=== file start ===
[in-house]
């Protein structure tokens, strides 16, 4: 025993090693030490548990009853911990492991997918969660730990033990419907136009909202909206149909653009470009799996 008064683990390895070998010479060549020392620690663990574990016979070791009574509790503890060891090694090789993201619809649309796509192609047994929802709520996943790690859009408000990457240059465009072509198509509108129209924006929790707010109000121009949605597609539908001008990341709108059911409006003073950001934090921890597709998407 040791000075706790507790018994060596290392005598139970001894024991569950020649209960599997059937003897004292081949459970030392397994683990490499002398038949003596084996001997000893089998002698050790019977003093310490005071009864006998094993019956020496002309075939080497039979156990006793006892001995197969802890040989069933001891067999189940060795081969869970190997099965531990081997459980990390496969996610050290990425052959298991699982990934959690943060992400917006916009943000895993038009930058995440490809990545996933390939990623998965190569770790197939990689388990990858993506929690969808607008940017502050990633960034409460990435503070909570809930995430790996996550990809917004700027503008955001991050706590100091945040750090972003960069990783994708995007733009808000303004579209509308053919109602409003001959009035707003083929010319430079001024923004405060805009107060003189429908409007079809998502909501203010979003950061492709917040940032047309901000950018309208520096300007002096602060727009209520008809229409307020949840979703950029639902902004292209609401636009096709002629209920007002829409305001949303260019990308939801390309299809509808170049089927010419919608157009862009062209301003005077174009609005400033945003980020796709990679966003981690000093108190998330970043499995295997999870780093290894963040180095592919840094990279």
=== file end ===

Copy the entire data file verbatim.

[in-house]
């Protein structure tokens, strides 16, 4: 025993090693030490548990009853911990492991997918969660730990033990419907136009909202909206149909653009470009799996 008064683990390895070998010479060549020392620690663990574990016979070791009574509790503890060891090694090789993201619809649309796509192609047994929802709520996943790690859009408000990457240059465009072509198509509108129209924006929790707010109000121009949605597609539908001008990341709108059911409006003073950001934090921890597709998407 040791000075706790507790018994060596290392005598139970001894024991569950020649209960599997059937003897004292081949459970030392397994683990490499002398038949003596084996001997000893089998002698050790019977003093310490005071009864006998094993019956020496002309075939080497039979156990006793006892001995197969802890040989069933001891067999189940060795081969869970190997099965531990081997459980990390496969996610050290990425052959298991699982990934959690943060992400917006916009943000895993038009930058995440490809990545996933390939990623998965190569770790197939990689388990990858993506929690969808607008940017502050990633960034409460990435503070909570809930995430790996996550990809917004700027503008955001991050706590100091945040750090972003960069990783994708995007733009808000303004579209509308053919109602409003001959009035707003083929010319430079001024923004405060805009107060003189429908409007079809998502909501203010979003950061492709917040940032047309901000950018309208520096300007002096602060727009209520008809229409307020949840979703950029639902902004292209609401636009096709002629209920007002829409305001949303260019990308939801390309299809509808170049089927010419919608157009862009062209301003005077174009609005400033945003980020796709990679966003981690000093108190998330970043499995295997999870780093290894963040180095592919840094990279």